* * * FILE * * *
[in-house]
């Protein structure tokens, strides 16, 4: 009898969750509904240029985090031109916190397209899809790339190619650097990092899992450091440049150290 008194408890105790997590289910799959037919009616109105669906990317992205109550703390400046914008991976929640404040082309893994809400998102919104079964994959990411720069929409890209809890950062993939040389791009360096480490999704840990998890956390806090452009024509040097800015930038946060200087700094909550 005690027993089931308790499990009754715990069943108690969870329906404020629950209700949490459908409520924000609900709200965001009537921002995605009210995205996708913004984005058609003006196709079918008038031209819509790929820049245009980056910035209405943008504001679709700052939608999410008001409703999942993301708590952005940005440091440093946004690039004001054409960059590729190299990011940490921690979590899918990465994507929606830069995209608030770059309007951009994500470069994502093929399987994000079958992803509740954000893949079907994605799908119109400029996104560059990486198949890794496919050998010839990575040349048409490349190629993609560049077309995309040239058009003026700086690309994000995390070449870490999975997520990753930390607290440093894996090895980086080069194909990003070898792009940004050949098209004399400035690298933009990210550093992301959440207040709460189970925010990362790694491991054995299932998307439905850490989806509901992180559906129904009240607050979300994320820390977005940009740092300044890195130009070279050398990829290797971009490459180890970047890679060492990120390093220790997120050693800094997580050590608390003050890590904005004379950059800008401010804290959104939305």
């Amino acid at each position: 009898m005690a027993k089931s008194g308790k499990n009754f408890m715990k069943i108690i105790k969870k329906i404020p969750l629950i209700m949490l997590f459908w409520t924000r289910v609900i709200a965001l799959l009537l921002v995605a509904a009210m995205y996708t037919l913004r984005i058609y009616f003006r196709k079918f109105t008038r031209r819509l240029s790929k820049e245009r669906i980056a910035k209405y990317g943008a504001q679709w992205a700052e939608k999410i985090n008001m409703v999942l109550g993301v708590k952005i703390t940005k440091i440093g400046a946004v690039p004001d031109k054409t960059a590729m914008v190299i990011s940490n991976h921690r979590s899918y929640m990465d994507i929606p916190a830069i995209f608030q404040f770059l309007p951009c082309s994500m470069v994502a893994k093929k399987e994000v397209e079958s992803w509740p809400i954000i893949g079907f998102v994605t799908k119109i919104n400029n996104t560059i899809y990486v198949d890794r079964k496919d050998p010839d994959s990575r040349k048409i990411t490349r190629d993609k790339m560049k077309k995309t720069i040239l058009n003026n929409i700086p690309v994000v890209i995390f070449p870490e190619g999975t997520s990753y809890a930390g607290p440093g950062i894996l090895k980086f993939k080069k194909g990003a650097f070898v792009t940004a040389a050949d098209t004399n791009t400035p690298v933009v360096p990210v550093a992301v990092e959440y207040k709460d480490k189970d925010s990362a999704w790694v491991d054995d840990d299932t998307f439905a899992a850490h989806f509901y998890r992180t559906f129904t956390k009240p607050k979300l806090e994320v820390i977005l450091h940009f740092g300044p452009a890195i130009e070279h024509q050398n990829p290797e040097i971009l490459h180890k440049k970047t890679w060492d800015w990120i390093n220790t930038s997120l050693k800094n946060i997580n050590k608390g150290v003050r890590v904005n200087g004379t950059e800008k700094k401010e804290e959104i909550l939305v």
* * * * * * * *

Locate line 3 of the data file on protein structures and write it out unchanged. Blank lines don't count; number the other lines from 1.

């Amino acid at each position: 009898m005690a027993k089931s008194g308790k499990n009754f408890m715990k069943i108690i105790k969870k329906i404020p969750l629950i209700m949490l997590f459908w409520t924000r289910v609900i709200a965001l799959l009537l921002v995605a509904a009210m995205y996708t037919l913004r984005i058609y009616f003006r196709k079918f109105t008038r031209r819509l240029s790929k820049e245009r669906i980056a910035k209405y990317g943008a504001q679709w992205a700052e939608k999410i985090n008001m409703v999942l109550g993301v708590k952005i703390t940005k440091i440093g400046a946004v690039p004001d031109k054409t960059a590729m914008v190299i990011s940490n991976h921690r979590s899918y929640m990465d994507i929606p916190a830069i995209f608030q404040f770059l309007p951009c082309s994500m470069v994502a893994k093929k399987e994000v397209e079958s992803w509740p809400i954000i893949g079907f998102v994605t799908k119109i919104n400029n996104t560059i899809y990486v198949d890794r079964k496919d050998p010839d994959s990575r040349k048409i990411t490349r190629d993609k790339m560049k077309k995309t720069i040239l058009n003026n929409i700086p690309v994000v890209i995390f070449p870490e190619g999975t997520s990753y809890a930390g607290p440093g950062i894996l090895k980086f993939k080069k194909g990003a650097f070898v792009t940004a040389a050949d098209t004399n791009t400035p690298v933009v360096p990210v550093a992301v990092e959440y207040k709460d480490k189970d925010s990362a999704w790694v491991d054995d840990d299932t998307f439905a899992a850490h989806f509901y998890r992180t559906f129904t956390k009240p607050k979300l806090e994320v820390i977005l450091h940009f740092g300044p452009a890195i130009e070279h024509q050398n990829p290797e040097i971009l490459h180890k440049k970047t890679w060492d800015w990120i390093n220790t930038s997120l050693k800094n946060i997580n050590k608390g150290v003050r890590v904005n200087g004379t950059e800008k700094k401010e804290e959104i909550l939305v």